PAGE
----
Posts tagged ecumenical councils
We believe in one God,
the Father, the Almighty,
maker of heaven and earth,
of all that is, seen and unseen.
These words are probably either intimately familiar or extremely foreign to you, based on the tradition(s) in which you were raised—if you grew up in church to begin with. For those of you less familiar, these four lines begin the Nicene Creed (this being the 1988 ecumenical translation—for others, see Wikipedia’s page on English versions of the Nicene Creed in current use). The Nicene Creed, used in Protestant, Catholic, and Eastern Orthodox traditions (with only a few important variations), is one of the great historic creeds of the church.
I like the Nicene Creed for many reasons: First of all, I love that many churches recite this creed as a community over and over again, joining together with Christians throughout the ages. Secondly, I like the Nicene Creed because it is a bit more detailed than the older Apostles’ Creed, especially when it comes to discussing the person of Jesus. Lastly, I like the Nicene Creed because it was crafted to help put some parameters around orthodox Christian belief—to explain what “true” Christianity was really about. I think that understanding what Christianity has been in the past better helps us understand our faith in the present, as well as our hopes for the church’s future.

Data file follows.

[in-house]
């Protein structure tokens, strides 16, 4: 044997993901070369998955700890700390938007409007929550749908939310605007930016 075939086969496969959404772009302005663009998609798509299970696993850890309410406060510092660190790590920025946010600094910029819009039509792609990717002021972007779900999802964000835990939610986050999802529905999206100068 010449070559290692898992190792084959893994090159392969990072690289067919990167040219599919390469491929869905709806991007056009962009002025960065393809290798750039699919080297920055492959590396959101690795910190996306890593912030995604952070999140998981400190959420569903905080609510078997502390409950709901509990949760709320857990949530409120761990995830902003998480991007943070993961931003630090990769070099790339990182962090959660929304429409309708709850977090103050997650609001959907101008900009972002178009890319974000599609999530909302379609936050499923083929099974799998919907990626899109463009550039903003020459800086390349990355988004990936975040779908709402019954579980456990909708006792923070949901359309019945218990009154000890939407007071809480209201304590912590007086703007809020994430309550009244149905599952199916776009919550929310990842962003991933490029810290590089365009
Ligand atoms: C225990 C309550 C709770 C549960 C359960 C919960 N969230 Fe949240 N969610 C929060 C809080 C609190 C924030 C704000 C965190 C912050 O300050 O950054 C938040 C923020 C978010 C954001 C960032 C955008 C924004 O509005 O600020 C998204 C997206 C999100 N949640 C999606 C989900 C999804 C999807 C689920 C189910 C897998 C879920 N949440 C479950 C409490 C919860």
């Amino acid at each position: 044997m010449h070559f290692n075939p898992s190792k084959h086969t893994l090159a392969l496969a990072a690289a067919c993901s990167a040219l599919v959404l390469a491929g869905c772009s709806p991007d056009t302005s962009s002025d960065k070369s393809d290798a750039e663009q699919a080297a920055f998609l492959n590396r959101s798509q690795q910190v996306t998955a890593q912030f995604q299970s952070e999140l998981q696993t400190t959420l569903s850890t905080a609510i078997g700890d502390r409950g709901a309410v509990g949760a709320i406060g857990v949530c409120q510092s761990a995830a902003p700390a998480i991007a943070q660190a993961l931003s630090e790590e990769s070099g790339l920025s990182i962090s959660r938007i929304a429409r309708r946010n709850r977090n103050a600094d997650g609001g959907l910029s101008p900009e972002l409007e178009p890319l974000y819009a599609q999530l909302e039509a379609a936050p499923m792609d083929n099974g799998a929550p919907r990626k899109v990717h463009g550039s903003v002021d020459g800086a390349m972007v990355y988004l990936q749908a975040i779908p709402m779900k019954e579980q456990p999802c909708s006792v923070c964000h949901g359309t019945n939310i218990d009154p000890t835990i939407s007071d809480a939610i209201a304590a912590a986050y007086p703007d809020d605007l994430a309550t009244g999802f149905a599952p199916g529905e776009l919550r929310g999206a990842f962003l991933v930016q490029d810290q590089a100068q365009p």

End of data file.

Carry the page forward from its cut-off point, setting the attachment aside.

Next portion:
Below are the concluding two sections of the Nicene Creed. I invite you to reflect on these words, which will guide the discussion to follow. I will be reciting just a few words or lines per post, highlighting some of the aspects of the creed I find most interesting and meaningful, as well as telling a bit of the Nicene Creed’s story.
We believe in one Lord, Jesus Christ,
the only Son of God,
eternally begotten of the Father,
God from God, Light from Light,
true God from true God,
begotten, not made,
of one Being with the Father;
through him all things were made.
For us and for our salvation
he came down from heaven,
was incarnate of the Holy Spirit and the Virgin Mary
and became truly human.
For our sake he was crucified under Pontius Pilate;
he suffered death and was buried.
On the third day he rose again
in accordance with the Scriptures;
he ascended into heaven
and is seated at the right hand of the Father.
He will come again in glory to judge the living and the dead,
and his kingdom will have no end.
We believe in the Holy Spirit, the Lord, the giver of life,
who proceeds from the Father [and the Son],*
who with the Father and the Son is worshiped and glorified,
who has spoken through the prophets.
We believe in one holy catholic and apostolic Church.
We acknowledge one baptism for the forgiveness of sins.
We look for the resurrection of the dead,
and the life of the world to come. Amen.
*We will get into it more later, but it is important to note that “and the Son” does not appear in Eastern Orthodox versions of the creed.